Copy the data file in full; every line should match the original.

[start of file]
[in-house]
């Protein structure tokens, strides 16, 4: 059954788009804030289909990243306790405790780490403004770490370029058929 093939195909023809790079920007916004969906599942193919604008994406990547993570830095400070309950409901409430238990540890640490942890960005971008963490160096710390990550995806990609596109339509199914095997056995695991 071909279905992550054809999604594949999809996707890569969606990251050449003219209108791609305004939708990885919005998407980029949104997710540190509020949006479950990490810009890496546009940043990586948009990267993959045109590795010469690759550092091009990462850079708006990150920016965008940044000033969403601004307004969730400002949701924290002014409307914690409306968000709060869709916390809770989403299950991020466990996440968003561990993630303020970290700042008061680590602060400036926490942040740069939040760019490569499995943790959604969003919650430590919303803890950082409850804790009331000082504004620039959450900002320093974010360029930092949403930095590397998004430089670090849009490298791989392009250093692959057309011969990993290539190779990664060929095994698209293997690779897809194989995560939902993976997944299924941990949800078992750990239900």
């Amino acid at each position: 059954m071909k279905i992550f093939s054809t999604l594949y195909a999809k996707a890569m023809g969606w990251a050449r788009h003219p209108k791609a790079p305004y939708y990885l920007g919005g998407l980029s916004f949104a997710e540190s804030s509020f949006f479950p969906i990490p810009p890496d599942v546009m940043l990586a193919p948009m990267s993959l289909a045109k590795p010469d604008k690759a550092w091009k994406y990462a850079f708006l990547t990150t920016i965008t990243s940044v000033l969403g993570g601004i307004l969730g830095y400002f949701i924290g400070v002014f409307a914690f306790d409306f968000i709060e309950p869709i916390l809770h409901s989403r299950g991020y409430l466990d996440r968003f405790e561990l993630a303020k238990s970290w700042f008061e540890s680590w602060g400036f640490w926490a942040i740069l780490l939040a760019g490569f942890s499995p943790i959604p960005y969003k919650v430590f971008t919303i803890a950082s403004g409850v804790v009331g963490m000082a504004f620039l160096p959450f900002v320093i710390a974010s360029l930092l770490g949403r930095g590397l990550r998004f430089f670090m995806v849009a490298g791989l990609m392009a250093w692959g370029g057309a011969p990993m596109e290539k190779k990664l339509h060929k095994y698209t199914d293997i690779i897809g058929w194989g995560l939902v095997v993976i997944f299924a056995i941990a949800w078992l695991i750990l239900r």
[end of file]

[in-house]
């Protein structure tokens, strides 16, 4: 059954788009804030289909990243306790405790780490403004770490370029058929 093939195909023809790079920007916004969906599942193919604008994406990547993570830095400070309950409901409430238990540890640490942890960005971008963490160096710390990550995806990609596109339509199914095997056995695991 071909279905992550054809999604594949999809996707890569969606990251050449003219209108791609305004939708990885919005998407980029949104997710540190509020949006479950990490810009890496546009940043990586948009990267993959045109590795010469690759550092091009990462850079708006990150920016965008940044000033969403601004307004969730400002949701924290002014409307914690409306968000709060869709916390809770989403299950991020466990996440968003561990993630303020970290700042008061680590602060400036926490942040740069939040760019490569499995943790959604969003919650430590919303803890950082409850804790009331000082504004620039959450900002320093974010360029930092949403930095590397998004430089670090849009490298791989392009250093692959057309011969990993290539190779990664060929095994698209293997690779897809194989995560939902993976997944299924941990949800078992750990239900």
């Amino acid at each position: 059954m071909k279905i992550f093939s054809t999604l594949y195909a999809k996707a890569m023809g969606w990251a050449r788009h003219p209108k791609a790079p305004y939708y990885l920007g919005g998407l980029s916004f949104a997710e540190s804030s509020f949006f479950p969906i990490p810009p890496d599942v546009m940043l990586a193919p948009m990267s993959l289909a045109k590795p010469d604008k690759a550092w091009k994406y990462a850079f708006l990547t990150t920016i965008t990243s940044v000033l969403g993570g601004i307004l969730g830095y400002f949701i924290g400070v002014f409307a914690f306790d409306f968000i709060e309950p869709i916390l809770h409901s989403r299950g991020y409430l466990d996440r968003f405790e561990l993630a303020k238990s970290w700042f008061e540890s680590w602060g400036f640490w926490a942040i740069l780490l939040a760019g490569f942890s499995p943790i959604p960005y969003k919650v430590f971008t919303i803890a950082s403004g409850v804790v009331g963490m000082a504004f620039l160096p959450f900002v320093i710390a974010s360029l930092l770490g949403r930095g590397l990550r998004f430089f670090m995806v849009a490298g791989l990609m392009a250093w692959g370029g057309a011969p990993m596109e290539k190779k990664l339509h060929k095994y698209t199914d293997i690779i897809g058929w194989g995560l939902v095997v993976i997944f299924a056995i941990a949800w078992l695991i750990l239900r």